From 'The Birth of a Nation' to 'Iron Man': The love affair between Hollywood & the Pentagon
In TomDispatch.com's excellent March 2008 article “The Golden Age of the Military-Entertainment Complex: Six Degrees of Kevin Bacon, Pentagon-Style,” journalist and author Nick Turse (The Complex: How the Military Invades Our Everyday Lives) traces the mutually rewarding – and very close – ties between the American film industry and the American military complex throughout the decades. And there goes Hollywood's reputation as a liberal enclave filled with unpatriotic, treacherous, anti-flagwaving pacifists.
As author and professor Tom Engelhardt explains in his introduction to Turse's article, “Hollywood and the Pentagon have been in an intricate dance of support and cross-promotion for almost a century, from a time when the Department of Defense was still quaintly – if more accurately – known as the War Department.”
In fact, when it comes to playing “Six Degrees of Kevin Bacon, with the military standing in for Bacon,” what's difficult isn't finding less than six degrees of separation between an actor or director or movie and the U.S. military – but finding any degree of separation at all. Using Kevin Bacon himself as the first example: Bacon, Turse tells us, got his first acting gig in a military recruitment film.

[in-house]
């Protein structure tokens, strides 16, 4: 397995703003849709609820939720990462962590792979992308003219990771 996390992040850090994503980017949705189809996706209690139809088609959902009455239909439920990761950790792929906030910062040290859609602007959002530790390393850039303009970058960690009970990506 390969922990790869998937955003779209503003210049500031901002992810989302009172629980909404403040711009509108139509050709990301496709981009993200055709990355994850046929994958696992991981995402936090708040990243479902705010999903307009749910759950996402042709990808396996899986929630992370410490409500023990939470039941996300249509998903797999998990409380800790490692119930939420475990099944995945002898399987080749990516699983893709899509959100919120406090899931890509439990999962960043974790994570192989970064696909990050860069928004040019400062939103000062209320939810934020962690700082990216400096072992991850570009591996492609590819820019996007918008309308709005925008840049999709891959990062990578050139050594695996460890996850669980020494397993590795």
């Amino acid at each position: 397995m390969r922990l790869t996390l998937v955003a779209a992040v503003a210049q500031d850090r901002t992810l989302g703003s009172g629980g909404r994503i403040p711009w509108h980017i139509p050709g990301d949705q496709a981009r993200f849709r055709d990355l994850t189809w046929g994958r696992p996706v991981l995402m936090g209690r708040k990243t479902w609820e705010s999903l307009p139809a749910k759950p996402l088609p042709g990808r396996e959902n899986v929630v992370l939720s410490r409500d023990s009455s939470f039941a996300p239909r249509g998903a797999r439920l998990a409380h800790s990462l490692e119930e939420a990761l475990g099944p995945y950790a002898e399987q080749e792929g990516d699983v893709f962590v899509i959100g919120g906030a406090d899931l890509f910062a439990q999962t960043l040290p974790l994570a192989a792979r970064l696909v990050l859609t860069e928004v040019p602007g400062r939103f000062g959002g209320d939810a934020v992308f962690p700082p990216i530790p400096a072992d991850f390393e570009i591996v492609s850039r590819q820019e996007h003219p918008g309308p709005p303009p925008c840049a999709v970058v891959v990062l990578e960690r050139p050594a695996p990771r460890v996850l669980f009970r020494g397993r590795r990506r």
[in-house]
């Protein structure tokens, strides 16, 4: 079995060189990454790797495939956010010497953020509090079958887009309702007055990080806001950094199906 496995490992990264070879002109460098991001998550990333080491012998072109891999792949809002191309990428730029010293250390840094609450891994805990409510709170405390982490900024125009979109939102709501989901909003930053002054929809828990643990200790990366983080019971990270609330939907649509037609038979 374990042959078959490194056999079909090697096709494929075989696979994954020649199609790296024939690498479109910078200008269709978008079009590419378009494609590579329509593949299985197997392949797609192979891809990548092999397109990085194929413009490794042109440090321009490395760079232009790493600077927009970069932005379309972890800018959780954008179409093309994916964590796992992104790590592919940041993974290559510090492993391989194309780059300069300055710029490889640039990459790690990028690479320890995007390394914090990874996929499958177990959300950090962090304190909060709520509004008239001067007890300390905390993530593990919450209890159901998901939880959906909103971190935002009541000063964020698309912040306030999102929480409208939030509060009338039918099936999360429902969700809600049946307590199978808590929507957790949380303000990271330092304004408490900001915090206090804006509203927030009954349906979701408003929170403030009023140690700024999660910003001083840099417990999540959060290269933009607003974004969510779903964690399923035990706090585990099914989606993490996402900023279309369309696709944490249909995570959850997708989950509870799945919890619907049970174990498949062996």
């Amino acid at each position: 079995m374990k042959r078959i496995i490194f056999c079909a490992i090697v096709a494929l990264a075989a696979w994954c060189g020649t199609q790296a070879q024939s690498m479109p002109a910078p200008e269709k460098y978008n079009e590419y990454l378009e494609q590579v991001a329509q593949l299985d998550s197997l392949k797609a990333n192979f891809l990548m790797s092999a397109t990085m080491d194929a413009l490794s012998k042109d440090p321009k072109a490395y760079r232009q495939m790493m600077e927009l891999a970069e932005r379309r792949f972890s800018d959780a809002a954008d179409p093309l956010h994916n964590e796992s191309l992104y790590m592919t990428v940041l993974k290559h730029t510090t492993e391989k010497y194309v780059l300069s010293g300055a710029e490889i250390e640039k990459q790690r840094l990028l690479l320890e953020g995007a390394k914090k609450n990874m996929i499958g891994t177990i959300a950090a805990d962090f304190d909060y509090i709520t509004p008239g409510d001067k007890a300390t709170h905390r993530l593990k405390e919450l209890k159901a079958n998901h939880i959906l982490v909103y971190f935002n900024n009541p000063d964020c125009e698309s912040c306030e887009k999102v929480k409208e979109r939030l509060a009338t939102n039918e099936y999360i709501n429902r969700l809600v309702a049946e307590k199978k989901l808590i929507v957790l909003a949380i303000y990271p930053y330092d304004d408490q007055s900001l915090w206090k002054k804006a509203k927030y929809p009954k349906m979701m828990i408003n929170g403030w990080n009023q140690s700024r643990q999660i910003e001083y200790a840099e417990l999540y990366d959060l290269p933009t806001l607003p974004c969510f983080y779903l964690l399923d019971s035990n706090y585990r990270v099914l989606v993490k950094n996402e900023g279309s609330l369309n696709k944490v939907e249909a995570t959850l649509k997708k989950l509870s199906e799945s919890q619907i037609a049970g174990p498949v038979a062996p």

Cavalry troops for D.W. Griffith's 'The Birth of a Nation' – or rather, for Griffith's 'America'
The connection between American movies and the American military begins at least as early as 1915, “when, in response to a request for assistance, U.S. Secretary of War John Weeks [sic] ordered the army to provide every reasonable courtesy to D.W. Griffith's pro-Ku Klux Klan epic Birth of a Nation. The Army came through with more than 1,000 cavalry troops and a military band.”
Update: As one Alt Film Guide reader has pointed out to us, John W. Weeks, a former representative and later senator from Massachusetts, became U.S. Secretary of War only in the early '20s. In other words, Weeks couldn't have ordered any cavalry troops or military bands to take part in D.W. Griffith's 1915 Civil War epic.
So, is there any actual connection between The Birth of a Nation and the U.S. military? According to Lawrence H. Suid's Guts & Glory: The Making of the American Military Image in Film, the answer is definitely Yes. Griffith “turned to the Army for help while filming The Birth of a Nation in 1915,” Suid affirms, “when he requested technical advice from West Point engineers in preparing his Civil War battle sequences.”